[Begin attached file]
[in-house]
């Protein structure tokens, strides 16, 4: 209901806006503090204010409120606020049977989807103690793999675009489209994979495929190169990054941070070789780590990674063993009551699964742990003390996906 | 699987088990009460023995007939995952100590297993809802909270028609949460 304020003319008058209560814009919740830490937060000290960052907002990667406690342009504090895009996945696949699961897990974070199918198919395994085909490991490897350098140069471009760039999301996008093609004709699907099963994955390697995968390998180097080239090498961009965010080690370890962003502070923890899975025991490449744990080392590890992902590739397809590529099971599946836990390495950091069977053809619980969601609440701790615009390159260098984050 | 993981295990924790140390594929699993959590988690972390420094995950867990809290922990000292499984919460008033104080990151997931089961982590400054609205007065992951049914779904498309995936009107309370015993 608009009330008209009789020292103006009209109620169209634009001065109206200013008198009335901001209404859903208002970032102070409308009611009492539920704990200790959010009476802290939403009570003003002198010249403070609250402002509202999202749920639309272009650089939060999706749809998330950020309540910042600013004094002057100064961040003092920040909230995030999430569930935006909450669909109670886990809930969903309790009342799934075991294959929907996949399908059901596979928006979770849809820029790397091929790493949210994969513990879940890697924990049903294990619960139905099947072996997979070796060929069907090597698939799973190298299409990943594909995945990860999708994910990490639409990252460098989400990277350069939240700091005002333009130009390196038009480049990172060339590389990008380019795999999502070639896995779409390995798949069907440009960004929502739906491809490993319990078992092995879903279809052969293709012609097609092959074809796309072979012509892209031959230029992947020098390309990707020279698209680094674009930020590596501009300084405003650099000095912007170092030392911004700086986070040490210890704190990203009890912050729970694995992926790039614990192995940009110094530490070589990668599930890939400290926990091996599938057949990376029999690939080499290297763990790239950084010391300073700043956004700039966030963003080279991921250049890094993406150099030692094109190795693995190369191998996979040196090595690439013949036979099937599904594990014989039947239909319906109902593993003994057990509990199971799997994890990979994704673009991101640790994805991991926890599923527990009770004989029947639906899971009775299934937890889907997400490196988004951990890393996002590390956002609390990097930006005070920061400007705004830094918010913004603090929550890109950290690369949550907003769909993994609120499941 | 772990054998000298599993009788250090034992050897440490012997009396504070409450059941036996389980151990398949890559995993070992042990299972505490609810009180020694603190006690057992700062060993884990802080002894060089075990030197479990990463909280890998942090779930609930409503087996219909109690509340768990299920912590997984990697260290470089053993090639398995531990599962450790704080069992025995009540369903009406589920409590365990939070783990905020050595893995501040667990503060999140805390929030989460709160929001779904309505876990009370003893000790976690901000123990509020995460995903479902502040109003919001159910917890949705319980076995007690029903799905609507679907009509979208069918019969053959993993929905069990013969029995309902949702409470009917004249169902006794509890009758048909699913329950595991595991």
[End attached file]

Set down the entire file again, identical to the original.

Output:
[in-house]
């Protein structure tokens, strides 16, 4: 209901806006503090204010409120606020049977989807103690793999675009489209994979495929190169990054941070070789780590990674063993009551699964742990003390996906 | 699987088990009460023995007939995952100590297993809802909270028609949460 304020003319008058209560814009919740830490937060000290960052907002990667406690342009504090895009996945696949699961897990974070199918198919395994085909490991490897350098140069471009760039999301996008093609004709699907099963994955390697995968390998180097080239090498961009965010080690370890962003502070923890899975025991490449744990080392590890992902590739397809590529099971599946836990390495950091069977053809619980969601609440701790615009390159260098984050 | 993981295990924790140390594929699993959590988690972390420094995950867990809290922990000292499984919460008033104080990151997931089961982590400054609205007065992951049914779904498309995936009107309370015993 608009009330008209009789020292103006009209109620169209634009001065109206200013008198009335901001209404859903208002970032102070409308009611009492539920704990200790959010009476802290939403009570003003002198010249403070609250402002509202999202749920639309272009650089939060999706749809998330950020309540910042600013004094002057100064961040003092920040909230995030999430569930935006909450669909109670886990809930969903309790009342799934075991294959929907996949399908059901596979928006979770849809820029790397091929790493949210994969513990879940890697924990049903294990619960139905099947072996997979070796060929069907090597698939799973190298299409990943594909995945990860999708994910990490639409990252460098989400990277350069939240700091005002333009130009390196038009480049990172060339590389990008380019795999999502070639896995779409390995798949069907440009960004929502739906491809490993319990078992092995879903279809052969293709012609097609092959074809796309072979012509892209031959230029992947020098390309990707020279698209680094674009930020590596501009300084405003650099000095912007170092030392911004700086986070040490210890704190990203009890912050729970694995992926790039614990192995940009110094530490070589990668599930890939400290926990091996599938057949990376029999690939080499290297763990790239950084010391300073700043956004700039966030963003080279991921250049890094993406150099030692094109190795693995190369191998996979040196090595690439013949036979099937599904594990014989039947239909319906109902593993003994057990509990199971799997994890990979994704673009991101640790994805991991926890599923527990009770004989029947639906899971009775299934937890889907997400490196988004951990890393996002590390956002609390990097930006005070920061400007705004830094918010913004603090929550890109950290690369949550907003769909993994609120499941 | 772990054998000298599993009788250090034992050897440490012997009396504070409450059941036996389980151990398949890559995993070992042990299972505490609810009180020694603190006690057992700062060993884990802080002894060089075990030197479990990463909280890998942090779930609930409503087996219909109690509340768990299920912590997984990697260290470089053993090639398995531990599962450790704080069992025995009540369903009406589920409590365990939070783990905020050595893995501040667990503060999140805390929030989460709160929001779904309505876990009370003893000790976690901000123990509020995460995903479902502040109003919001159910917890949705319980076995007690029903799905609507679907009509979208069918019969053959993993929905069990013969029995309902949702409470009917004249169902006794509890009758048909699913329950595991595991």